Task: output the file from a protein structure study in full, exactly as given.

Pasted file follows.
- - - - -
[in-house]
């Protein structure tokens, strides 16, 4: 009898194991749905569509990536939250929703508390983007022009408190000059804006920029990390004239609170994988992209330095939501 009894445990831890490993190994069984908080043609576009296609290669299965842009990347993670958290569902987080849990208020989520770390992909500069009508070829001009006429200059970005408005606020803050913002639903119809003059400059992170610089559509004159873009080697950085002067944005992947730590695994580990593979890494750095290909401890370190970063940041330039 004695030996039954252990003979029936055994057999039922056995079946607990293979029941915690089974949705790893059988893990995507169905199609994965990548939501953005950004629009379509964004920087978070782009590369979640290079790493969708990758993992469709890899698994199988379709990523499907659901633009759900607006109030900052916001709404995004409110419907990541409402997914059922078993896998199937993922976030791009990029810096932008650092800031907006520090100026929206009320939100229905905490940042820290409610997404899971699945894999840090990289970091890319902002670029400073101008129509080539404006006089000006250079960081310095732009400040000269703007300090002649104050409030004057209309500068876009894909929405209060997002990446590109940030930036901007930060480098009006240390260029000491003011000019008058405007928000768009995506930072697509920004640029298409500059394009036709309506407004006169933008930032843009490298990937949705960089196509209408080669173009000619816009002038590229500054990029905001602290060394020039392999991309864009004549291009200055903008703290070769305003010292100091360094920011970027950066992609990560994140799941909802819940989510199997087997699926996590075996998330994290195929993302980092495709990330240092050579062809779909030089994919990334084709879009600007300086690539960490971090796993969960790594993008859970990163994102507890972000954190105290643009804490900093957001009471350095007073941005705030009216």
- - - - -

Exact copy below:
[in-house]
């Protein structure tokens, strides 16, 4: 009898194991749905569509990536939250929703508390983007022009408190000059804006920029990390004239609170994988992209330095939501 009894445990831890490993190994069984908080043609576009296609290669299965842009990347993670958290569902987080849990208020989520770390992909500069009508070829001009006429200059970005408005606020803050913002639903119809003059400059992170610089559509004159873009080697950085002067944005992947730590695994580990593979890494750095290909401890370190970063940041330039 004695030996039954252990003979029936055994057999039922056995079946607990293979029941915690089974949705790893059988893990995507169905199609994965990548939501953005950004629009379509964004920087978070782009590369979640290079790493969708990758993992469709890899698994199988379709990523499907659901633009759900607006109030900052916001709404995004409110419907990541409402997914059922078993896998199937993922976030791009990029810096932008650092800031907006520090100026929206009320939100229905905490940042820290409610997404899971699945894999840090990289970091890319902002670029400073101008129509080539404006006089000006250079960081310095732009400040000269703007300090002649104050409030004057209309500068876009894909929405209060997002990446590109940030930036901007930060480098009006240390260029000491003011000019008058405007928000768009995506930072697509920004640029298409500059394009036709309506407004006169933008930032843009490298990937949705960089196509209408080669173009000619816009002038590229500054990029905001602290060394020039392999991309864009004549291009200055903008703290070769305003010292100091360094920011970027950066992609990560994140799941909802819940989510199997087997699926996590075996998330994290195929993302980092495709990330240092050579062809779909030089994919990334084709879009600007300086690539960490971090796993969960790594993008859970990163994102507890972000954190105290643009804490900093957001009471350095007073941005705030009216």